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Fathers of the Church

Letter CXLIV


”Augustine’s correspondence, the mark and expression of the influential personality and apostolic zeal of the author, is rich in historical, philosophical, theological, exegetical, spiritual, literary, and autobiographical content” (Agostino Trapè). Here he exhorts the inhabitants of Cirta to thank God, not himself, for their conversion from Donatism to the Church.


The extant correspondence of St. Augustine includes more than 270 letters, including well over 200 written by him. Those numbered 124-231 span the period from the conference between Catholic and Donatist bishops held in 411, and the rise of the Pelagian heresy, until Augustine’s death in 430.

by Augustine of Hippo in 412 | translated by J. G. Cunningham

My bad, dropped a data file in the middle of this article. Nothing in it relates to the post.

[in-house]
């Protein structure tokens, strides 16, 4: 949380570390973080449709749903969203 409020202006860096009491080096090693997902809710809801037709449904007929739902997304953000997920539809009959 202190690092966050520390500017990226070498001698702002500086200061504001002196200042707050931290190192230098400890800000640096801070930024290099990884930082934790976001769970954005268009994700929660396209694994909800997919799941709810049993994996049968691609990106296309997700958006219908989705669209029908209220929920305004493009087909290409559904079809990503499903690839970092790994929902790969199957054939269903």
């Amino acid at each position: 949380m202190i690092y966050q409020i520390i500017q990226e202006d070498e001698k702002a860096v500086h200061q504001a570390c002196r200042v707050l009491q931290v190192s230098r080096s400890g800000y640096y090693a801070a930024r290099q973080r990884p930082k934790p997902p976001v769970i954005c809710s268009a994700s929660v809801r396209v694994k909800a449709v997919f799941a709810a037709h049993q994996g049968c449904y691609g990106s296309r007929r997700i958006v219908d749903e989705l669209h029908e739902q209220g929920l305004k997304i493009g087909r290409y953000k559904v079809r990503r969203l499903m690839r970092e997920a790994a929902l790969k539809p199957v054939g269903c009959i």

1. If that which greatly distressed me in your town has now been removed; if the obduracy of hearts which resisted most evident and, as we might call it, notorious truth, has by the force of truth been overcome; if the sweetness of peace is relished, and the love which tends to unity is the occasion no longer of pain to eyes diseased, but of light and vigour to eyes restored to health,—this is God's work, not ours; on no account would I ascribe these results to human efforts, even had such a remarkable conversion of your whole community taken place when I was with you, and in connection with my own preaching and exhortations. The operation and the success are His who, by His servants, calls men's attention outwardly by the signs of things, and Himself teaches men inwardly by the things themselves. The fact, however, that whatever praiseworthy change has been wrought among you is to be ascribed not to us, but to Him who alone doeth wonderful works, is no reason for our being more reluctant to be persuaded to visit you. For we ought to hasten much more readily to see the works of God than our own works, for we ourselves also, if we be of service in any work, owe this not to men but to Him; wherefore the apostle says, "Neither is he that planteth anything, neither he that watereth: but God that giveth the increase."